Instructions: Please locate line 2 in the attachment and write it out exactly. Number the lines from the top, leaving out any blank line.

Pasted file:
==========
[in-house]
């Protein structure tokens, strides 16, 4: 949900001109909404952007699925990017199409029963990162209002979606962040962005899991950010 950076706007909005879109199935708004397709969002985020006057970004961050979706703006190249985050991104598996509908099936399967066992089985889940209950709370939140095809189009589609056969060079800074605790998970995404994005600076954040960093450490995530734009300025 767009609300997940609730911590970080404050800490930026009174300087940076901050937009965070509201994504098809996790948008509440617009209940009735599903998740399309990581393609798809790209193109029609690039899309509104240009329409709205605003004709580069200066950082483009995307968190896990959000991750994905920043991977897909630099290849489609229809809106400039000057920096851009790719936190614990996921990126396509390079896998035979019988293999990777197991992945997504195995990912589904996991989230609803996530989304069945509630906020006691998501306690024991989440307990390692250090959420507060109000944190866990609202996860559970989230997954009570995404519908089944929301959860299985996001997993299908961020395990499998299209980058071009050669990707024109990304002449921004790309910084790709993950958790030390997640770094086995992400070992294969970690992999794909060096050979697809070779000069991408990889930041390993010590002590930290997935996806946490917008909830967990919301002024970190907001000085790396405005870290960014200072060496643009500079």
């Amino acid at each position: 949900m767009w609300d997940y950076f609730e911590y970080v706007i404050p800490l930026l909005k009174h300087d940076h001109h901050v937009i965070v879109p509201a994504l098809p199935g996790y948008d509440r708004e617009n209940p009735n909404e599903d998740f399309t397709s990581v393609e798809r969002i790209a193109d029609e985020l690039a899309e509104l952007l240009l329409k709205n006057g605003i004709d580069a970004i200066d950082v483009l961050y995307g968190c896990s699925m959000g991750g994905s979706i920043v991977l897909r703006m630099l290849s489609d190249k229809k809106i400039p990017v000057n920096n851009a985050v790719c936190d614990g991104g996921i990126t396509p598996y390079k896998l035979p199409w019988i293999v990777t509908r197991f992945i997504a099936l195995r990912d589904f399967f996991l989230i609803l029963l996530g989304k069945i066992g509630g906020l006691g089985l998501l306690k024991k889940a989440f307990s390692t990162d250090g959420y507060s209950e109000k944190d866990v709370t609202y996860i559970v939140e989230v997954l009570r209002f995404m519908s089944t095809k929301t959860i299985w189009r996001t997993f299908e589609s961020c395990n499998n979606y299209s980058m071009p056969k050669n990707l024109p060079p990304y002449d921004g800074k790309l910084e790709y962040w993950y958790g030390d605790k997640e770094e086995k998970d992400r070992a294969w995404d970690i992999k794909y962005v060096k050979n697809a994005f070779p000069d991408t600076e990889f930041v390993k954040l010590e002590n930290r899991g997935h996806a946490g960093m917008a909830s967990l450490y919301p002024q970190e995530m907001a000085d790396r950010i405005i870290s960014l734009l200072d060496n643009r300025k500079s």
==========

């Protein structure tokens, strides 16, 4: 949900001109909404952007699925990017199409029963990162209002979606962040962005899991950010 950076706007909005879109199935708004397709969002985020006057970004961050979706703006190249985050991104598996509908099936399967066992089985889940209950709370939140095809189009589609056969060079800074605790998970995404994005600076954040960093450490995530734009300025 767009609300997940609730911590970080404050800490930026009174300087940076901050937009965070509201994504098809996790948008509440617009209940009735599903998740399309990581393609798809790209193109029609690039899309509104240009329409709205605003004709580069200066950082483009995307968190896990959000991750994905920043991977897909630099290849489609229809809106400039000057920096851009790719936190614990996921990126396509390079896998035979019988293999990777197991992945997504195995990912589904996991989230609803996530989304069945509630906020006691998501306690024991989440307990390692250090959420507060109000944190866990609202996860559970989230997954009570995404519908089944929301959860299985996001997993299908961020395990499998299209980058071009050669990707024109990304002449921004790309910084790709993950958790030390997640770094086995992400070992294969970690992999794909060096050979697809070779000069991408990889930041390993010590002590930290997935996806946490917008909830967990919301002024970190907001000085790396405005870290960014200072060496643009500079």